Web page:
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Q: Is it safe to drink prune juice every day to stay regular? Can a person become addicted to its use?A: People have asked about addiction to lots of things - sleeping pills, nose drops, coffee and sedatives - but this is the first time anyone has ever asked about prune juice. Although we counsel against overuse of laxatives, we can't imagine anyone getting into trouble with prunes.

The ``funny' fruit is high in vitamins A and B-6, potassium, magnesium and fiber. You may not need to drink prune juice more than once or twice a week to stay regular, but there is no evidence that a daily dose of prunes is harmful. That's not true of many laxatives, herbal or otherwise.

Q: I read about Wellbutrin in a medical newsletter two years ago. They said it is supposed to enhance sexual desire. But my doctor says he has never heard of it.

I know doctors sometimes prescribe estrogen for women with low libido, but I had cancer several years ago and can't take any form of estrogen.

Please tell me if Wellbutrin is available and how ther study, however, and the company denies that the drug is in any way an aphrodisiac.

Because the drug does have the potential to cause adverse reactions, including nausea, headache, tremor, insomnia, jitteriness and occasionally seizures, it should not be used casually.

Q: I have seen a nutrient called Coenzyme Q10 being sold in health food stores. It is purported to be very effective in treating congestive heart failure, angina and high blood pressure.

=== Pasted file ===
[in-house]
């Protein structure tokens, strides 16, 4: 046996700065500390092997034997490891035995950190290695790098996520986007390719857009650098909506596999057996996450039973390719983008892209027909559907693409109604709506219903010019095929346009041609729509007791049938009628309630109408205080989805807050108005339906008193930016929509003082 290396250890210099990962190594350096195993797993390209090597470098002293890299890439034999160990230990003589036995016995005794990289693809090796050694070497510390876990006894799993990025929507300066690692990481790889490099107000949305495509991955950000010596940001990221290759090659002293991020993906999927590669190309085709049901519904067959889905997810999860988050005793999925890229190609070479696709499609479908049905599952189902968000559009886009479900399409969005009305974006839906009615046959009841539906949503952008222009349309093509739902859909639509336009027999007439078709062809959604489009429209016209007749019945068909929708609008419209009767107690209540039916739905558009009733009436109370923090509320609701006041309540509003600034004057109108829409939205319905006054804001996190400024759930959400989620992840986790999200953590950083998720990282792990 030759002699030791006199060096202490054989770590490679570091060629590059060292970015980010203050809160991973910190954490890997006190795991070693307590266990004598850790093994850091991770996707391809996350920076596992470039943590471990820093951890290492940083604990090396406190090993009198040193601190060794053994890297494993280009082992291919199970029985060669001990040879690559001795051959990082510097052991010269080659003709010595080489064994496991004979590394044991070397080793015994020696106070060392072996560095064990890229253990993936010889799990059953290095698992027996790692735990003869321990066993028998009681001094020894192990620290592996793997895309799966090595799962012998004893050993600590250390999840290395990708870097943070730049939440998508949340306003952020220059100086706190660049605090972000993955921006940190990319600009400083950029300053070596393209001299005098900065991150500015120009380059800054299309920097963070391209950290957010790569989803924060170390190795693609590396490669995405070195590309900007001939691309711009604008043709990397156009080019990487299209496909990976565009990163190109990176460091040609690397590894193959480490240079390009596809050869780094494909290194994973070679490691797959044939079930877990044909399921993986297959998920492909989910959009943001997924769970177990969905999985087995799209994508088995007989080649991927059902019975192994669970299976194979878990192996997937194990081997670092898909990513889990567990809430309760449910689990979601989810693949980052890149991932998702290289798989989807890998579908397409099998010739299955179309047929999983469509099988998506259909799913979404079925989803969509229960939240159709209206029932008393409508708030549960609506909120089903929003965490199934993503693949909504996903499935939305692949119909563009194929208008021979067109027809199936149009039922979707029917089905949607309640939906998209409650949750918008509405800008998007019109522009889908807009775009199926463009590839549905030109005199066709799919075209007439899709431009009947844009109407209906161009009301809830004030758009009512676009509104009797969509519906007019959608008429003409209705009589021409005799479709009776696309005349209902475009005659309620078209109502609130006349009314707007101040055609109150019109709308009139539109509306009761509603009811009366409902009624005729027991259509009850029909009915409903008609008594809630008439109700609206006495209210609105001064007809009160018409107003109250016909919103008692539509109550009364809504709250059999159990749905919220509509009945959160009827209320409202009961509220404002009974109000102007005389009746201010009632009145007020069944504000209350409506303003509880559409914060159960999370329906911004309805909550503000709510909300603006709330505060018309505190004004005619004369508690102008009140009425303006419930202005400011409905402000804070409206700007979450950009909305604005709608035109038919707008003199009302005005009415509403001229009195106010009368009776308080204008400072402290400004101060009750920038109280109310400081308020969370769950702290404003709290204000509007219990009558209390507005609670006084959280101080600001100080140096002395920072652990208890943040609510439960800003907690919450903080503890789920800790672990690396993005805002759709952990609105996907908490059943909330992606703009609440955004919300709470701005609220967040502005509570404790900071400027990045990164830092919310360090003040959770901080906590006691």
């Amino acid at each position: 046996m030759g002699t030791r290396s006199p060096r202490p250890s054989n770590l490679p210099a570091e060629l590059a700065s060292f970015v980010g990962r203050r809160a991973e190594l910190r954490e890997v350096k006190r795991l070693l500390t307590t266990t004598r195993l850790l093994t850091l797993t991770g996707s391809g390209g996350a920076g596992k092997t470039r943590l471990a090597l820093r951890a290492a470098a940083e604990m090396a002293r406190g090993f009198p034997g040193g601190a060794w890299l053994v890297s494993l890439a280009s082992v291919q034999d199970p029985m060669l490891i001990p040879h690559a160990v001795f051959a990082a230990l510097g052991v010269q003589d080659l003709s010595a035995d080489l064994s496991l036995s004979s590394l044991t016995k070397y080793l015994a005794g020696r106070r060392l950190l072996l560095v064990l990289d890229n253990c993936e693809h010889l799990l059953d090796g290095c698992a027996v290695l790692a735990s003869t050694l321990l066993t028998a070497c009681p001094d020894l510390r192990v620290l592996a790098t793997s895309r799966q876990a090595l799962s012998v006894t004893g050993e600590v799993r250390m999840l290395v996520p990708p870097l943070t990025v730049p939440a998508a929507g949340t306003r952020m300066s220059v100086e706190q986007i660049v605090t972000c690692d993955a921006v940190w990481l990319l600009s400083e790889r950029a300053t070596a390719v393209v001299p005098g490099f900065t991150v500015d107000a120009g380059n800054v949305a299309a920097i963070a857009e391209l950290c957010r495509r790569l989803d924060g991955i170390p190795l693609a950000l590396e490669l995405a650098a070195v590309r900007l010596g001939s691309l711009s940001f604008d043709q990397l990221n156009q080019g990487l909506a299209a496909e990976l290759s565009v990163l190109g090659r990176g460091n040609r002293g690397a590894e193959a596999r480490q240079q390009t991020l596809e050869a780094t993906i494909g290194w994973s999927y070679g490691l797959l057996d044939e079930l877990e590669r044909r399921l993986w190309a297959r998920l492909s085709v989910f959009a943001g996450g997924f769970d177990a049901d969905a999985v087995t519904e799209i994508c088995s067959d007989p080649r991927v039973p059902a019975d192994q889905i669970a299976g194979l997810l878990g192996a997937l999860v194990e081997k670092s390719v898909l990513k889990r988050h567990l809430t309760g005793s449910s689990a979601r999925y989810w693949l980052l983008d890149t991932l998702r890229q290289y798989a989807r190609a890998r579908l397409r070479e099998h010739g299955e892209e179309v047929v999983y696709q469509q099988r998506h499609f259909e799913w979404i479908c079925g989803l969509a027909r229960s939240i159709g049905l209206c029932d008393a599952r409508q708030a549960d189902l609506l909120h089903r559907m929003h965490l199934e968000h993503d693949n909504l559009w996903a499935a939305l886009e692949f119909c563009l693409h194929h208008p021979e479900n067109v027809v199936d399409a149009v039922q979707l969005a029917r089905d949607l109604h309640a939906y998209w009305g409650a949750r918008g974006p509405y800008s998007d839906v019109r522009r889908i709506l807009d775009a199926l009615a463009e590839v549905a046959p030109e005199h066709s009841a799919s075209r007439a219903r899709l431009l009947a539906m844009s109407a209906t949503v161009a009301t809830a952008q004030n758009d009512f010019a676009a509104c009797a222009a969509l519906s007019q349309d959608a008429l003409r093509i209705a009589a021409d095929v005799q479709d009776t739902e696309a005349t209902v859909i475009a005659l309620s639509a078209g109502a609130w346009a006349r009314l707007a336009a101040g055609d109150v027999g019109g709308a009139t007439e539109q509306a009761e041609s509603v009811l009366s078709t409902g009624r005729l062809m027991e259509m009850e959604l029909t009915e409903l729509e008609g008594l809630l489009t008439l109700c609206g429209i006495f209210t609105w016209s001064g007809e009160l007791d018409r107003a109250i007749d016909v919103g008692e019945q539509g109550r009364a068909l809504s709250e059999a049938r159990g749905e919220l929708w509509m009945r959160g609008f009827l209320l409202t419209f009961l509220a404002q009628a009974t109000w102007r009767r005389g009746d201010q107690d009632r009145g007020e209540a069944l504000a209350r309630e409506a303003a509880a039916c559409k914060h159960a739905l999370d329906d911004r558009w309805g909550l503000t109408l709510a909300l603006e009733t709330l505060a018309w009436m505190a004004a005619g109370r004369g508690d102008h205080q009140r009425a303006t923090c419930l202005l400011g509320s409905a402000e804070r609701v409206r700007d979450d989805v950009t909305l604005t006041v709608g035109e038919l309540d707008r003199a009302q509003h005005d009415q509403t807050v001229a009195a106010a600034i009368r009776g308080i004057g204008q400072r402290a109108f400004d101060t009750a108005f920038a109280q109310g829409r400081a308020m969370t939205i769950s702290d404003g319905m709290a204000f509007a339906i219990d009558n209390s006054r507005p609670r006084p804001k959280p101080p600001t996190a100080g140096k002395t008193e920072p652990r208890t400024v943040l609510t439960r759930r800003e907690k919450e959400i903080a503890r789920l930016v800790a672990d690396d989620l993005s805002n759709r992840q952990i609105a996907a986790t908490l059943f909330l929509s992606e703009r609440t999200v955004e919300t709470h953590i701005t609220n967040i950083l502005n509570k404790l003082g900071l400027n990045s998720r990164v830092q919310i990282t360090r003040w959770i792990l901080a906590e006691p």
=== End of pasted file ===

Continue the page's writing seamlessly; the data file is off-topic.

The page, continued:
I was skeptical about such claims until I went to the library and found several articles in scientific journals which seemed to confirm them. If Co Q10 is as useful and non-toxic as these researchers say, then why is it not used in American medical practice?

A: Some doctors may use Coenzyme Q10 (also known as ubiquinone) though we doubt that it has gained wide acceptance yet. Some articles in the medical literature suggest Co Q10 may be helpful for congestive heart failure and angina, but we would have to characterize this research as preliminary.

Although Co Q10 is a natural substance that appears quite safe, large-scale, scientifically controlled studies are needed for the medical establishment to evaluate its ability to enhance the pumping action of the heart. Until that proof is available, few doctors will accept its benefits.

Q: I would like to use a motion-sickness drug such as Antivert or Dramamine on trips. The label states, however, ``Avoid use in case of enlarged prostate.'

I don't see the connection. What would Dramamine do to a man with prostate enlargement?

A: Such medications can cause difficult or painful urination. You and other men with enlarged prostates are especially susceptible to this side effect. In the worst case, you could find your bladder full but be unable to empty it, a urinary emergency that sometimes requires catheterization.

Joe and Teresa Graedon answer questions from readers in their column. Write to them in care of the Greensboro News & Record, P.O. Box 20848, Greensboro, N.C. 27420.

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